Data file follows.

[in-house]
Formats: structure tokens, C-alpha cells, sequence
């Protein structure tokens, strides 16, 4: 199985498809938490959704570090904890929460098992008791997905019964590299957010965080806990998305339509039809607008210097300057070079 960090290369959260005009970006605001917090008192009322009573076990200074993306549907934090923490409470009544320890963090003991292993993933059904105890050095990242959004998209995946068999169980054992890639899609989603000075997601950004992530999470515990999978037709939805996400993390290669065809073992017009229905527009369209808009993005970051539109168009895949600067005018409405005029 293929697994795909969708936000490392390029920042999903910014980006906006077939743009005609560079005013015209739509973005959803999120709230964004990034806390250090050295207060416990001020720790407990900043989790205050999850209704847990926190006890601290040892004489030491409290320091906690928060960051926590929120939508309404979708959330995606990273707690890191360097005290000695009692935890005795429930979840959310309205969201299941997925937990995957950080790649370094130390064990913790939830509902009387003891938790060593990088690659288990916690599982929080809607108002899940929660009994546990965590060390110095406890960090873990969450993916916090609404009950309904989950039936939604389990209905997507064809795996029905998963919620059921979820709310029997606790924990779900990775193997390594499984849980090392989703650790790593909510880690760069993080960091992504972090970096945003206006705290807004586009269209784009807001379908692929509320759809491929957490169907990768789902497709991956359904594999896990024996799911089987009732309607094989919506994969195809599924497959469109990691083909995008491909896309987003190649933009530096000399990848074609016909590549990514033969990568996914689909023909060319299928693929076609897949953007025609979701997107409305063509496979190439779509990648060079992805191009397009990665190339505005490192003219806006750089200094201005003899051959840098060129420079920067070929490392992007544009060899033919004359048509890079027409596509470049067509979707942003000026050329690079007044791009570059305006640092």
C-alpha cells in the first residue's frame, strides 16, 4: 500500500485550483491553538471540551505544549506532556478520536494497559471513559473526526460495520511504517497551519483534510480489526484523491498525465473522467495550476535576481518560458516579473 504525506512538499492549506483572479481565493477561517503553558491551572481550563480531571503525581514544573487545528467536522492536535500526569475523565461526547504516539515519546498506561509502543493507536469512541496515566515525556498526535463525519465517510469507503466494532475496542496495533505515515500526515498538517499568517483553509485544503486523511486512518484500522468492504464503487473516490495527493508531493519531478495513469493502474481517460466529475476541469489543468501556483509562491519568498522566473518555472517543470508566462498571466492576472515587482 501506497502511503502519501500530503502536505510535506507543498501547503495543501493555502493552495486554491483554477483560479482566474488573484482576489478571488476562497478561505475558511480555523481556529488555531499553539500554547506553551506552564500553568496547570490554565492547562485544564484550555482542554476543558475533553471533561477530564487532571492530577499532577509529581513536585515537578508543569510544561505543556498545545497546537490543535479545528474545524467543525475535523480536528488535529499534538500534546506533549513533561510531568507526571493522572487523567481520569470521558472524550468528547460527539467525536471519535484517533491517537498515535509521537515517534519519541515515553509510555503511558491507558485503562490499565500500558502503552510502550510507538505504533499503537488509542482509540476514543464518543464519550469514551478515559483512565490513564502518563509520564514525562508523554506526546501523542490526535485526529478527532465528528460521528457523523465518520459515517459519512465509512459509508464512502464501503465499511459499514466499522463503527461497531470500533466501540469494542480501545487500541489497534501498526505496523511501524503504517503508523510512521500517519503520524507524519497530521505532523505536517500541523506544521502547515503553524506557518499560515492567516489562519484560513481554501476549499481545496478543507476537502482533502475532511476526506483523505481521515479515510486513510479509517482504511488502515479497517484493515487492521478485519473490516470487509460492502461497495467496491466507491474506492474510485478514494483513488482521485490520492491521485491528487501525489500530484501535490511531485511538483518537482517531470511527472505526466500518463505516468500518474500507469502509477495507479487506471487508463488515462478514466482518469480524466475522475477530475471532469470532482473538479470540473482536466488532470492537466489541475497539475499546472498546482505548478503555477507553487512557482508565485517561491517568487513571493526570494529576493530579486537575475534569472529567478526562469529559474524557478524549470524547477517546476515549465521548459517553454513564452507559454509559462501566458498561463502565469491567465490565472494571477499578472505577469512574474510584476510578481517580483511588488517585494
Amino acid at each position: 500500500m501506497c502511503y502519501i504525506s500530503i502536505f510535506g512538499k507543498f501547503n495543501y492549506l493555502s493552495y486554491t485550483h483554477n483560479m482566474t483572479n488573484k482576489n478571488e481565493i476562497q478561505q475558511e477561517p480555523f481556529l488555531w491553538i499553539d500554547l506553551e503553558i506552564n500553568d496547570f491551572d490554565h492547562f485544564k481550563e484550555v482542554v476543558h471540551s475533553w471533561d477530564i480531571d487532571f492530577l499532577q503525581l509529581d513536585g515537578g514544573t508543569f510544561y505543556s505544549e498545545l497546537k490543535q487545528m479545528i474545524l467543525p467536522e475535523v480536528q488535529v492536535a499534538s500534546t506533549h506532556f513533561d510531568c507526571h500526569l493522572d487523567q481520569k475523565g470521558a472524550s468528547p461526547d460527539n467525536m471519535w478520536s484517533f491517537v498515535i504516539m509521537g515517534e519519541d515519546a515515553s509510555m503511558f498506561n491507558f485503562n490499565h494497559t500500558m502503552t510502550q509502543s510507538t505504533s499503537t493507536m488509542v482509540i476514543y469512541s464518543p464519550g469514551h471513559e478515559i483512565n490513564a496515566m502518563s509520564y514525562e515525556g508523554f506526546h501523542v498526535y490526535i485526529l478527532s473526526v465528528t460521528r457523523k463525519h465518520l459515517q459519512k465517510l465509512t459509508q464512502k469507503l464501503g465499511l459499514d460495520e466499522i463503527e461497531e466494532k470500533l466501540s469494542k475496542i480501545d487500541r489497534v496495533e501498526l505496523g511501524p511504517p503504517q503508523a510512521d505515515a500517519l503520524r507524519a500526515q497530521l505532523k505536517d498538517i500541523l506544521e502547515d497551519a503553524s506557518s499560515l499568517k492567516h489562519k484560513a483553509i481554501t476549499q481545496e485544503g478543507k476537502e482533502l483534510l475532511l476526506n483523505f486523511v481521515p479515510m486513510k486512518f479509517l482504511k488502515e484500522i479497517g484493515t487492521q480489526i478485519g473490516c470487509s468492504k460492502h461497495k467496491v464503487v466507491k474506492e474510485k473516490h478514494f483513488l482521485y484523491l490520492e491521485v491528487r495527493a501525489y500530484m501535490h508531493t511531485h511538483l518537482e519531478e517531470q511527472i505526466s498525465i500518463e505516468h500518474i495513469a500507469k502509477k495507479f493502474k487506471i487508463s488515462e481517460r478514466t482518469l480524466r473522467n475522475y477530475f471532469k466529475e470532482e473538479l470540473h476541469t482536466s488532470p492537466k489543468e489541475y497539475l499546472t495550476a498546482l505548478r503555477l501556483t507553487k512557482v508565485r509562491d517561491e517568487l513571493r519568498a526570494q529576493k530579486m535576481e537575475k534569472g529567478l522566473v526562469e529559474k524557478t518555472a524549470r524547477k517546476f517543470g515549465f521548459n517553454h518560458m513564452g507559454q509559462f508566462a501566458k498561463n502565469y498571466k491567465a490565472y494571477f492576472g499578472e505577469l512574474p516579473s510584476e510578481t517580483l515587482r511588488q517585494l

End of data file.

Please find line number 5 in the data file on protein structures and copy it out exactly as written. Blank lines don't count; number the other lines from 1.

Amino acid at each position: 500500500m501506497c502511503y502519501i504525506s500530503i502536505f510535506g512538499k507543498f501547503n495543501y492549506l493555502s493552495y486554491t485550483h483554477n483560479m482566474t483572479n488573484k482576489n478571488e481565493i476562497q478561505q475558511e477561517p480555523f481556529l488555531w491553538i499553539d500554547l506553551e503553558i506552564n500553568d496547570f491551572d490554565h492547562f485544564k481550563e484550555v482542554v476543558h471540551s475533553w471533561d477530564i480531571d487532571f492530577l499532577q503525581l509529581d513536585g515537578g514544573t508543569f510544561y505543556s505544549e498545545l497546537k490543535q487545528m479545528i474545524l467543525p467536522e475535523v480536528q488535529v492536535a499534538s500534546t506533549h506532556f513533561d510531568c507526571h500526569l493522572d487523567q481520569k475523565g470521558a472524550s468528547p461526547d460527539n467525536m471519535w478520536s484517533f491517537v498515535i504516539m509521537g515517534e519519541d515519546a515515553s509510555m503511558f498506561n491507558f485503562n490499565h494497559t500500558m502503552t510502550q509502543s510507538t505504533s499503537t493507536m488509542v482509540i476514543y469512541s464518543p464519550g469514551h471513559e478515559i483512565n490513564a496515566m502518563s509520564y514525562e515525556g508523554f506526546h501523542v498526535y490526535i485526529l478527532s473526526v465528528t460521528r457523523k463525519h465518520l459515517q459519512k465517510l465509512t459509508q464512502k469507503l464501503g465499511l459499514d460495520e466499522i463503527e461497531e466494532k470500533l466501540s469494542k475496542i480501545d487500541r489497534v496495533e501498526l505496523g511501524p511504517p503504517q503508523a510512521d505515515a500517519l503520524r507524519a500526515q497530521l505532523k505536517d498538517i500541523l506544521e502547515d497551519a503553524s506557518s499560515l499568517k492567516h489562519k484560513a483553509i481554501t476549499q481545496e485544503g478543507k476537502e482533502l483534510l475532511l476526506n483523505f486523511v481521515p479515510m486513510k486512518f479509517l482504511k488502515e484500522i479497517g484493515t487492521q480489526i478485519g473490516c470487509s468492504k460492502h461497495k467496491v464503487v466507491k474506492e474510485k473516490h478514494f483513488l482521485y484523491l490520492e491521485v491528487r495527493a501525489y500530484m501535490h508531493t511531485h511538483l518537482e519531478e517531470q511527472i505526466s498525465i500518463e505516468h500518474i495513469a500507469k502509477k495507479f493502474k487506471i487508463s488515462e481517460r478514466t482518469l480524466r473522467n475522475y477530475f471532469k466529475e470532482e473538479l470540473h476541469t482536466s488532470p492537466k489543468e489541475y497539475l499546472t495550476a498546482l505548478r503555477l501556483t507553487k512557482v508565485r509562491d517561491e517568487l513571493r519568498a526570494q529576493k530579486m535576481e537575475k534569472g529567478l522566473v526562469e529559474k524557478t518555472a524549470r524547477k517546476f517543470g515549465f521548459n517553454h518560458m513564452g507559454q509559462f508566462a501566458k498561463n502565469y498571466k491567465a490565472y494571477f492576472g499578472e505577469l512574474p516579473s510584476e510578481t517580483l515587482r511588488q517585494l